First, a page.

A Kansas man who spent over two decades in prison for a double murder he didn’t commit will be awarded $1.5 million for his wrongful conviction, according to the Kansas State Attorney General’s office.
Lamonte McIntyre was convicted and sentenced to two terms of life in prison for the murders of Donald Ewing and Doniel Quinn back in 1994. The two victims had been shot in the middle of the day while they sat in their car. Mclntyre was 17 at the time and there was no physical evidence or motive that linked him to the crime.
According to the Associated Press, documents made public during the 8-year fight to free McIntyre allege that the prosecutor in the case intimidated witnesses who told her that McIntyre did not look like the shooter after they saw him in person. There are also allegations that the detective who investigated the murders would prey on and harass African-American women, including McIntyre’s mother, the AP reported. The outlet further reports that the presiding judge and the prosecutor in the case had a previous romantic relationship that was not disclosed at the time.
McIntyre was released from prison in 2017 after serving 23 years on the wrongful conviction.
“Today, Lamonte McIntyre has been declared, finally and conclusively, a completely innocent man. That long-overdue recognition, along with the statutory payment and other benefits, will help lighten a bit the heavy load he has carried,” Cheryl Pilate, McIntyre’s attorney, said in a statement sent to TIME. “Lamonte is grateful for the benefits of the compensation statute, but he knows his fight for justice is far from over.”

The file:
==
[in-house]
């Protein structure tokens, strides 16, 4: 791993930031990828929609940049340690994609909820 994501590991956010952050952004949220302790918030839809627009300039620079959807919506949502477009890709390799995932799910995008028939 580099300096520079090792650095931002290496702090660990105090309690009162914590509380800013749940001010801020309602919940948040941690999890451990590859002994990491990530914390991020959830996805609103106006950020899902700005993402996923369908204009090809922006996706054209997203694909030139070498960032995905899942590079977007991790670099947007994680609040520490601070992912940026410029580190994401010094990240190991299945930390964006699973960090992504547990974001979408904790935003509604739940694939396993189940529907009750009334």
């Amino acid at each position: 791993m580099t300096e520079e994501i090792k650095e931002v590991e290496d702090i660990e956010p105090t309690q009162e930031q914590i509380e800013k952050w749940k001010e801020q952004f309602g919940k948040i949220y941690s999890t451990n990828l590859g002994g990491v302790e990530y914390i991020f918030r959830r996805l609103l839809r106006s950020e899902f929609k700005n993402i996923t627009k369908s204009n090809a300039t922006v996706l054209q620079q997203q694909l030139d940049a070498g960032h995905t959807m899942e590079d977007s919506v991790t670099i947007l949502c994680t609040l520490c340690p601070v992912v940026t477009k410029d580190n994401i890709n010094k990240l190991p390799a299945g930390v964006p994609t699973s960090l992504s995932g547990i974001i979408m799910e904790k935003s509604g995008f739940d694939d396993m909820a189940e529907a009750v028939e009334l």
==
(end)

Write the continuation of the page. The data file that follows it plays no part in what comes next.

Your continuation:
In 2019, McIntyre filed a lawsuit against the state of Kansas under their “Compensation for Wrongful Conviction and Imprisonment” statute, which allows those who have been wrongfully convicted to seek compensation from the state. On Monday, he was awarded more than $1.5 million.
“We are committed to faithfully administering the state’s mistaken-conviction law as the legislature wrote it,” Kansas Attorney General Derek Schmidt said in a press release Monday after the suit was resolved. “We were ultimately able to resolve all issues, satisfy all of the statute’s requirements, and agree to this outcome so Mr. McIntyre can receive the benefits to which he is entitled by law because of his mistaken conviction.”
Along with the funds, McIntyre will also have access to state health care benefits for two years and will receive a tuition waiver if he decides to attend postsecondary school. McIntyre is also the co-founder of the Miracle of Innocence, an organization that helps others who have been wrongfully convicted.
In an interview conducted last year, McIntrye said he doesn’t have any more time to be angry.
“It took too much time from me. That’s just too big of a price to pay. I’d rather just live life,” McIntyre told ABC affiliate KMBC. “I don’t have no more time to give something like anger. I don’t have time for it.”